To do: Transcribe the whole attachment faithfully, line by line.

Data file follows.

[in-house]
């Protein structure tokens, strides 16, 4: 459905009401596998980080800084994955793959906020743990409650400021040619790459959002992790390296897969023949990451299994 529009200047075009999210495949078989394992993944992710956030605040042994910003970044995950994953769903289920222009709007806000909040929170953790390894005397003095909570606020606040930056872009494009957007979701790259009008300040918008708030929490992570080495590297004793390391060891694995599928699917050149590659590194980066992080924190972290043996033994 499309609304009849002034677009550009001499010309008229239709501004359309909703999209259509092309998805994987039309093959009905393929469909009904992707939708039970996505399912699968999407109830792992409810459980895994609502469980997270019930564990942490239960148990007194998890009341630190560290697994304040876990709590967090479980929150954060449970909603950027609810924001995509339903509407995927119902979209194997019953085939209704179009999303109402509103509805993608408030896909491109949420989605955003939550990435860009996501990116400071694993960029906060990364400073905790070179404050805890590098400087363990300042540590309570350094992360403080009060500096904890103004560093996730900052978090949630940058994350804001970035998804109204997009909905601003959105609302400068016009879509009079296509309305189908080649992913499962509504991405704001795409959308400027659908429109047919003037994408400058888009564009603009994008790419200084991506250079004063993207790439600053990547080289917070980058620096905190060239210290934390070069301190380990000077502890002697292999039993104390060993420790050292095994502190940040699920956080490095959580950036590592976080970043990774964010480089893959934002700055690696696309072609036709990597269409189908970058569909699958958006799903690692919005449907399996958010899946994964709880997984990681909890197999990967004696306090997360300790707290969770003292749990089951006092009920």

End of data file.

[in-house]
């Protein structure tokens, strides 16, 4: 459905009401596998980080800084994955793959906020743990409650400021040619790459959002992790390296897969023949990451299994 529009200047075009999210495949078989394992993944992710956030605040042994910003970044995950994953769903289920222009709007806000909040929170953790390894005397003095909570606020606040930056872009494009957007979701790259009008300040918008708030929490992570080495590297004793390391060891694995599928699917050149590659590194980066992080924190972290043996033994 499309609304009849002034677009550009001499010309008229239709501004359309909703999209259509092309998805994987039309093959009905393929469909009904992707939708039970996505399912699968999407109830792992409810459980895994609502469980997270019930564990942490239960148990007194998890009341630190560290697994304040876990709590967090479980929150954060449970909603950027609810924001995509339903509407995927119902979209194997019953085939209704179009999303109402509103509805993608408030896909491109949420989605955003939550990435860009996501990116400071694993960029906060990364400073905790070179404050805890590098400087363990300042540590309570350094992360403080009060500096904890103004560093996730900052978090949630940058994350804001970035998804109204997009909905601003959105609302400068016009879509009079296509309305189908080649992913499962509504991405704001795409959308400027659908429109047919003037994408400058888009564009603009994008790419200084991506250079004063993207790439600053990547080289917070980058620096905190060239210290934390070069301190380990000077502890002697292999039993104390060993420790050292095994502190940040699920956080490095959580950036590592976080970043990774964010480089893959934002700055690696696309072609036709990597269409189908970058569909699958958006799903690692919005449907399996958010899946994964709880997984990681909890197999990967004696306090997360300790707290969770003292749990089951006092009920």